Is Chewing Gum Good for Your Mouth?

dentist Donvale

If you ask a lot of people whether chewing gum is good or bad for your health, you’re likely to get different answers. This is because chewing gum is a mixed bag when it comes to your teeth and overall health. To answer this important question, dentist Donvale needs to explore different aspects of how chewing gum affects both your mouth and your entire body.

Chewing gum can lead to tooth decay and caries, especially when sweetened with sugar. When you chew sugar-sweetened gum, you are essentially bathing your teeth and gums in a sugar bath for a continuous period of time.

In the United States, 59% of the population regularly uses chewing gum. This number is higher only in Iran (82%) and Saudi Arabia (79%)! The reason for the higher rates in the Middle East is the presence of a cultural tradition where small merchants regularly offer chewing gum instead of small variations.

Now that we know the basic facts and figures of chewing gum. Let’s examine some of the specific potential health effects of chewing gum in a little more detail:

Potential Health Effects of Artificial Sweeteners

Many people don’t think much about the ingredients of chewing gum because the gum base itself is never ingested. However, your teeth and gums are still exposed to these ingredients, and in fact you will swallow many of the flavouring ingredients as the gum is chewed and the flavouring ingredients are removed through the process of chewing.

A large sugar-free gum is sweetened in place of a common sugar called aspartame. A study published in the Journal of Life Sciences concluded that aspartame may help the body make formaldehyde, a well-known carcinogen.

TMJ disorder

The temporomandibular joint, or TMJ, is where your jawbone connects to your skull. TMJ disorders result from the muscles that control this connection become fatigued or imbalanced. While most gum chewing does not cause TMJ disorders, people who develop the habit of chewing gum regularly may experience muscle fatigue that puts them at risk for TMJ disorders.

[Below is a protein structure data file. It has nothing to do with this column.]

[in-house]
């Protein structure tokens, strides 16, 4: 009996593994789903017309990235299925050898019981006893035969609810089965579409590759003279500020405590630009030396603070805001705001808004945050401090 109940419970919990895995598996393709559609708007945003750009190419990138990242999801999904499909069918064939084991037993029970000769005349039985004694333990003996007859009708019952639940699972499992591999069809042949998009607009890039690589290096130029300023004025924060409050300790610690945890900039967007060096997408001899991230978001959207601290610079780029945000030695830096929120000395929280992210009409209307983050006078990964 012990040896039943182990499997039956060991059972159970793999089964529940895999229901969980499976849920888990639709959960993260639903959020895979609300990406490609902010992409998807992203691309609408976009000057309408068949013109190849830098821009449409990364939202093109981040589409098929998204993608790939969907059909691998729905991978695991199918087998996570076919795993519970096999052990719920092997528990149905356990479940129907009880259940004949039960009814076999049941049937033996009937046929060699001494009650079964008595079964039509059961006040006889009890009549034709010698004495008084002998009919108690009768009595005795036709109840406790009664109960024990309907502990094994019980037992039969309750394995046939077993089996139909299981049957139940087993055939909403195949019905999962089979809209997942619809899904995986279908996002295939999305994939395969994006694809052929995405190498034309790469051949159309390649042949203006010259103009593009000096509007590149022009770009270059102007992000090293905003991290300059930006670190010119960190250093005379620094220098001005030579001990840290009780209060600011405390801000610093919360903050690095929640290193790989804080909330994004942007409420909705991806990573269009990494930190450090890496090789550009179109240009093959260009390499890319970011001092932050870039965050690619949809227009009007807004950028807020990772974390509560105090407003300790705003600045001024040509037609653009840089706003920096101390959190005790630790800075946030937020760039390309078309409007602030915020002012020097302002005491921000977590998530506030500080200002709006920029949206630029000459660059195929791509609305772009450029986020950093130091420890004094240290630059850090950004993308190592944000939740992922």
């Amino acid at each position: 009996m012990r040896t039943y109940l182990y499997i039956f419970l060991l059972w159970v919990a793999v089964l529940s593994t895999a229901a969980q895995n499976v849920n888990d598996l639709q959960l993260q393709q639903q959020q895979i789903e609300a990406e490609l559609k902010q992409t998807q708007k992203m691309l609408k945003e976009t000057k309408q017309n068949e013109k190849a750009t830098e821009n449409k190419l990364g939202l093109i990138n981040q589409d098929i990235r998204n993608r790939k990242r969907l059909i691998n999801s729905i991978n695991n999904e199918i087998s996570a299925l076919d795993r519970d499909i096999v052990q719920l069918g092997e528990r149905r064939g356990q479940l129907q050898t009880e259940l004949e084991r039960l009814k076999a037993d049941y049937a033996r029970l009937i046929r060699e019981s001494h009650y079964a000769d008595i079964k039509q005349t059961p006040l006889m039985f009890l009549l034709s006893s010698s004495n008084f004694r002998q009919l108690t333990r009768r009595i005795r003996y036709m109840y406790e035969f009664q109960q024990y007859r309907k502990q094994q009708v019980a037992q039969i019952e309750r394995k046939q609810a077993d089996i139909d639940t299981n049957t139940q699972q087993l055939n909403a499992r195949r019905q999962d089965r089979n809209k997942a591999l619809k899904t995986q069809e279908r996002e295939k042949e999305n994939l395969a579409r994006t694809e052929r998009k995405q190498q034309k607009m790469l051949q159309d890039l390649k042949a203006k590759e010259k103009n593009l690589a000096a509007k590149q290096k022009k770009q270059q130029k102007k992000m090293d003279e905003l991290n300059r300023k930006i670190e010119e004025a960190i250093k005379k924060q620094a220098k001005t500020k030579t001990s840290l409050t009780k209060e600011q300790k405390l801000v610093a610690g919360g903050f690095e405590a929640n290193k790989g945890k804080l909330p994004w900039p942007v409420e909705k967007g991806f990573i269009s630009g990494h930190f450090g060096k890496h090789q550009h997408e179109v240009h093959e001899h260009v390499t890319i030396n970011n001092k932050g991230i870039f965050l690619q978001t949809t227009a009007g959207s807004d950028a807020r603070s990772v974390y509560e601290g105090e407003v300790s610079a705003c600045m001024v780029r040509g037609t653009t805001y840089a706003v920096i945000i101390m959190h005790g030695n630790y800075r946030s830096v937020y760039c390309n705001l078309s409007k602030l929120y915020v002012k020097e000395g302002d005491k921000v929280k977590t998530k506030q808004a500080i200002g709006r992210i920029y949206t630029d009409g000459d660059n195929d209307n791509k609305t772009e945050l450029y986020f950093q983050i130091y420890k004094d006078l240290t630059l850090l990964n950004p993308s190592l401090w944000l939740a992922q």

Both aggressive chewing gum or unilateral chewing (chewing on only one side of the mouth) increase the risk of developing TMJ disorders, as these behaviours are more stressful on the TMJ area than others.

Dental disorder

Chewing gum on a regular basis as a habit can cause excessive wear on the tooth enamel and can also change the alignment of your bite. In particular, upper molars may gradually separate, while lower molars gradually recede, leading to excessive molars. If the behaviours persist and go unchecked, these changes may eventually lead to the need for orthodontic care to correct them. In addition, if the enamel is allowed to wear out slowly, teeth can become sensitive to hot or cold foods and drinks or acidic foods.f


The dentist Donvale usually recommends sugar-free gum. However, if you are chewing gum that is not sugar-free, while you can avoid some of the potential pitfalls associated with artificial sweeteners (assuming that only sugar is used and not a mix of artificial and natural sweeteners), you can You can increase yourself. Long-term exposure to sugar in your teeth increases the risk of cavities. This risk increases if you make a habit of chewing sugar candy regularly.

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